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# Health Promotion A study is planned on the effect of a new health-education program promoting smoking cessation among heavy-smoking teenagers ( 20...

Health Promotion
A study is planned on the effect of a new health-education program promoting smoking cessation among heavy-smoking teenagers (≥ 20 cigarettes—equal to one pack—per day). A randomized study is planned whereby 50 heavy-smoking teenagers in two schools (A and B) will receive an active intervention with group meetings run by trained psychologists according to an American Cancer Society protocol; 50 other heavy-smoking teenagers in two different schools (C and D) will receive pamphlets from the American Cancer Society promoting smoking cessation but will receive no active intervention by psychologists. Random numbers are used to select two of the four schools to receive the active intervention and the remaining two schools to receive the control intervention. The intervention is planned to last for 1 year, after which study participants in all schools will provide self-reports of the number of cigarettes smoked, which will be confirmed by biochemical tests of urinary cotinine levels. The main outcome variable is the change in the number of cigarettes smoked per day. A participant who completely stops smoking is scored as smoking 0 cigarettes per day. It is hypothesized that the effect of the intervention will be to reduce the mean number of cigarettes smoked by 5 cigarettes per day over 1 year for the active-intervention group. It is also hypothesized that teenagers in the control group will increase their cigarette consumption by an average of 2 cigarettes per day over 1 year. Let us assume that the distribution of the number of cigarettes smoked per day at baseline in both groups is normal, with mean = 30 cigarettes per day and standard deviation = 5 cigarettes per day. Furthermore, it is expected, based on previous intervention studies, that the standard deviation of the number of cigarettes per day will increase to 7 cigarettes per day after 1 year. Finally, past data also suggest that the correlation coefficient between number of cigarettes smoked by the same person at baseline and 1 year will be .80.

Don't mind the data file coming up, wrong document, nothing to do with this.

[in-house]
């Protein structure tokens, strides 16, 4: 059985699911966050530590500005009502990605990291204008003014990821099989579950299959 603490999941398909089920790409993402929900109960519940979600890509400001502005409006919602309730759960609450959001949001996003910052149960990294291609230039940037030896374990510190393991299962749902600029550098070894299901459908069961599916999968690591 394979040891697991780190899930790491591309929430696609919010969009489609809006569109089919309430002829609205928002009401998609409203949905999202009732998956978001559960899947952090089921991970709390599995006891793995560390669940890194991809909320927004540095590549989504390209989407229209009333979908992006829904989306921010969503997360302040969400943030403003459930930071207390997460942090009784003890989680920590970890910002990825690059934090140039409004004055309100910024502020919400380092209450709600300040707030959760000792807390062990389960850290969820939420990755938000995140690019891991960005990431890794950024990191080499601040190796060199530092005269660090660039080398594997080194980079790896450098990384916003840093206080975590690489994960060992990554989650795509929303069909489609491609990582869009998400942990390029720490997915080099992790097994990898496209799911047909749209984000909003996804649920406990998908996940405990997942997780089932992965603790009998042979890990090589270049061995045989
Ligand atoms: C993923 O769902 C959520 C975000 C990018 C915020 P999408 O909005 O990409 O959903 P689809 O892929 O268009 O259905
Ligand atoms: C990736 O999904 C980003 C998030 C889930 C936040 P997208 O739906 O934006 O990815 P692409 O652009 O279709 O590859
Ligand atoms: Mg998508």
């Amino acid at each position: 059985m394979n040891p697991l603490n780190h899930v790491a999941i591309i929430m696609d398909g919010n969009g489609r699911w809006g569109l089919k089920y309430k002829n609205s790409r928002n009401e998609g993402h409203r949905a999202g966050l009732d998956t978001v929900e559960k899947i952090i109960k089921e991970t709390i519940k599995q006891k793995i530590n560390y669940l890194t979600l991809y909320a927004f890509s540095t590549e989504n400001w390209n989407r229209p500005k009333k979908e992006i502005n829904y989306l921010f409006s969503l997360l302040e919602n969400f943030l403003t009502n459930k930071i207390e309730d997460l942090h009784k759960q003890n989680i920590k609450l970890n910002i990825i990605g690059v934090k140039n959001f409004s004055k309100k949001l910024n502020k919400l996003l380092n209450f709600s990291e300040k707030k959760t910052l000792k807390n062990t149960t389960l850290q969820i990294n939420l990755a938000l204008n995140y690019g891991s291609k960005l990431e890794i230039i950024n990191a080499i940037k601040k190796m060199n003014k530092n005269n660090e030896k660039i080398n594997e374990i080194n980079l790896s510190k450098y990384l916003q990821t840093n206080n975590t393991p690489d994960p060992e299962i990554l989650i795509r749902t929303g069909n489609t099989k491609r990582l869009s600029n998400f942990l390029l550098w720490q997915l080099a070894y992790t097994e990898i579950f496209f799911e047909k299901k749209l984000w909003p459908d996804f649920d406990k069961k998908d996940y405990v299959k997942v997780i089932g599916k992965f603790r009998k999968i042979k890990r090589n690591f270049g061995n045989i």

8.127 How much power will the proposed study have if a two-sided test is used with α = .05?

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